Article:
Catalogue Consciousness in The World

In September I received a catalogue in the mail from the Maplelea doll company, forwarded from my old address. I had asked to be removed from their mailing list three years ago after being treated rudely by two of their staff when suggesting they offer sewing patterns for their dolls. It brought up some anger in me, and this marketing ploy of resurrecting old customers bothered me. I put it in the recycle bin and forgot about it.

Another catalogue rolled in several weeks later, and this time I browsed through it several times and then started making a list of things to buy. Shoes are $12 to $18 a pair, outfits are $26 to $50 each and with $9 shipping I couldn’t seem to buy anything for a reasonable amount of money. I let it sit for four days, thinking all the time how happy I had been not buying anything from them, and how I didn’t really want anything. Then I woke up, put the catalogue in the recycle bin and sent them an e-mail asking to be taken off their mailing list yet again.

This morning I scrounged for a book and picked up Hooked!: Buddhist Writings on Greed, Desire, and the Urge to Consume, and there was a relevant passage staring at me. It is from the first chapter and Joseph Goldstein says:

“Covetousness, the wanting mind, the feeling that we never have enough, is seen in Buddhism as unskillful action of the mind. In the framework of the Buddhist cosmology and the different realms of existence, this covetous mind state is most extreme in the hungry-ghost realm. Hungry ghosts are often depicted as having huge stomachs and pinhole mouths, showing how they are incapable of ever feeling satisfied. In our culture, we might call it ‘catalog consciousness,’ obsessively rifling through the pages to see what else we might want. This is ‘wanting to want,’ a disease our culture keeps nourishing. [Emphasis mine.]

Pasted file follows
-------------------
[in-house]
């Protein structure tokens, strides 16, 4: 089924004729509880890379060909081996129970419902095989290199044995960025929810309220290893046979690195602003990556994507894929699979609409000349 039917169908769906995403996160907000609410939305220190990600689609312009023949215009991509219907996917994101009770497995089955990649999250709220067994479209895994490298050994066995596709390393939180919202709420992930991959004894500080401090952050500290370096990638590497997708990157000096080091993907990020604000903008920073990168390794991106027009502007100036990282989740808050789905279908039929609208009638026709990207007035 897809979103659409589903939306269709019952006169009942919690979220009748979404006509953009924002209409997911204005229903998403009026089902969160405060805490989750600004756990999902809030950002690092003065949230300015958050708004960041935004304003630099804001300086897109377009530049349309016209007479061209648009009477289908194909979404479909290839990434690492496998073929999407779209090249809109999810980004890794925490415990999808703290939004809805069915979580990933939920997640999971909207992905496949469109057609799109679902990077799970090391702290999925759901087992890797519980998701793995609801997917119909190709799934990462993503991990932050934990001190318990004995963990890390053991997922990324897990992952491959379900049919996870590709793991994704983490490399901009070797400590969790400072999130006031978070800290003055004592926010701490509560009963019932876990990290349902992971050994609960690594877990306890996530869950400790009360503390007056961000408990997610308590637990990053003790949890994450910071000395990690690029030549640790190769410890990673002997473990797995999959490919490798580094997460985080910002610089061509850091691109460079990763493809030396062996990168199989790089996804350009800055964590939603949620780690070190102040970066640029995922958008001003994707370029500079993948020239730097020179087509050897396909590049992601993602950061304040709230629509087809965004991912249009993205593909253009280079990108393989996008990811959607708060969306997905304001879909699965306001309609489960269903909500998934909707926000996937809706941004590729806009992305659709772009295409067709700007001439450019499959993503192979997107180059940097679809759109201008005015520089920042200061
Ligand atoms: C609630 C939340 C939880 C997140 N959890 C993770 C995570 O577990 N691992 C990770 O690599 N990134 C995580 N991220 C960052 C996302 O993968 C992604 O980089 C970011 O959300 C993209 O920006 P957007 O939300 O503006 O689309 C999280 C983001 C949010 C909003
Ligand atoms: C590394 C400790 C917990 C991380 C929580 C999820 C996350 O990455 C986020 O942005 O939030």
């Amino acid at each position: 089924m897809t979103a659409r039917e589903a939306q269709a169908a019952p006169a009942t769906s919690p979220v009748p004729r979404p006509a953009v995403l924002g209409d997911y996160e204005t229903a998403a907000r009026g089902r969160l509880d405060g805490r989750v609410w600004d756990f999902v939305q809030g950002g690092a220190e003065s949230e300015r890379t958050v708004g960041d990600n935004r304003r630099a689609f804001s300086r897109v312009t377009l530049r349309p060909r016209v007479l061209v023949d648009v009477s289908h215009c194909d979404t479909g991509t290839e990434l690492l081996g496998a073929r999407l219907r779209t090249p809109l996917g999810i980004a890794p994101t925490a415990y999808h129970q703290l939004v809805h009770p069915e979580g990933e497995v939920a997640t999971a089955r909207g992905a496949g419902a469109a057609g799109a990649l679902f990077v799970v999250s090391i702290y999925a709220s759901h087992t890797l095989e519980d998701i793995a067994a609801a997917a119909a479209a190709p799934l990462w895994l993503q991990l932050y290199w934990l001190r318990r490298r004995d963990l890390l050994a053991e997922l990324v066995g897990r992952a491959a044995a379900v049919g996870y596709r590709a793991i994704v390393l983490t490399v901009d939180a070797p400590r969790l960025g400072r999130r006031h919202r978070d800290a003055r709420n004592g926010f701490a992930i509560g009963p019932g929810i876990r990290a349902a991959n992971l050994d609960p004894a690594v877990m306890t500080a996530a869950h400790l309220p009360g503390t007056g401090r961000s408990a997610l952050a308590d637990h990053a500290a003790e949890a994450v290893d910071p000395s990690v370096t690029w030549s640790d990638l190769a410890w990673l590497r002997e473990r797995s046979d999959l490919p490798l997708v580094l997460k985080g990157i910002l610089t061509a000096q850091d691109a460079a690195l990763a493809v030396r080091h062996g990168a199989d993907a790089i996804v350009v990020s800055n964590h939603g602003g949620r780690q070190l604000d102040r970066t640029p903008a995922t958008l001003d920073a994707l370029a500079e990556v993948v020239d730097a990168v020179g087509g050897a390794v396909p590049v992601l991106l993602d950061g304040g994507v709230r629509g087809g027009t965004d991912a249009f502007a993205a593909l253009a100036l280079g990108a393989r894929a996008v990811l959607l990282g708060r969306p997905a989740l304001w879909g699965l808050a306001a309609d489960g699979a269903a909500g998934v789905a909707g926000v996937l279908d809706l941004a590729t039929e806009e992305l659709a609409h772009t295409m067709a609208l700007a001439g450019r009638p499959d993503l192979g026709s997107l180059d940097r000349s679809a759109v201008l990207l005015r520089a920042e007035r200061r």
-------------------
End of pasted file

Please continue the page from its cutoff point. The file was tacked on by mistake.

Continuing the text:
Gaki zōshi (section of the Scroll of Hungry Ghosts) 12th century: You can see the ghosts preying on humans, hanging around, with their mouths constantly wanting, and distended bellies. The one on the left seems to be the particular one that plagues me.


I thought I’d draw cards from a deck to augment this awareness. I randomly plucked the Golden Tarot of the Tsar from a shelf and drew these two cards:



The four evangelists read and write, doing their work and study, feeding the world of cosmic ultramarine, safely bordered in gold. And Jesus in the Ace of Swords, surrounded by four corners, puts out his boundless arms and says “Reach for a better life, you have all you need.” Resolve the old problems, think differently.

The World gives you understanding of what’s important, so free yourself from restrictions, complete things, start others but apply yourself and become closer to who you really are, create your reality. You can consume the World endlessly or feed it.

I mention again one of my favourite songs, Hungry Ghost by Brad Mehldau and Mark Guiliana which you can see here.

Feel the gnawing, then contemplate The World.

8 thoughts on “Catalogue Consciousness in The World

  1. Wow, what a great quote from Goldstein. I don’t get many catalogs anymore, but I can sure spend hours surfing the internet for that special something that I think will make me feel content. I’ve noticed that when I am restless, irritable or discontent is when I often think buying something will fill the void. Wonderfully insightful post, my friend.

    • Yes, I do the Internet surfing thing for fountain pen or art supplies and techniques.

      I love that quote–he also mentions in that chapter that even the Dalai Lama fell prey to this want after passing by windows with techno gadgets every day in a city he was staying in. So, it happens to us all.

      I suspect Bev that we were heavily influenced by the Sears Wish Catalogue that came out each Christmas, right?

        • I checked online and they still have it as does Sears Canada, but it’s probably not as thick as it used to be.

          Our local Sears store closed, so it doesn’t look good. They made it so difficult to order from a catalogue up here and then started charging extra fees to have things delivered to the local pick-up stores, that I just gave up.

  2. Oh yes … I can relate. I’ve spend money to fill gaps and often, it has only resulted in the gaps feeling bigger. It’s never really the thing that altered my mood, but that feeling that it would give me something I was lacking. I’m not sure it ever really does though.

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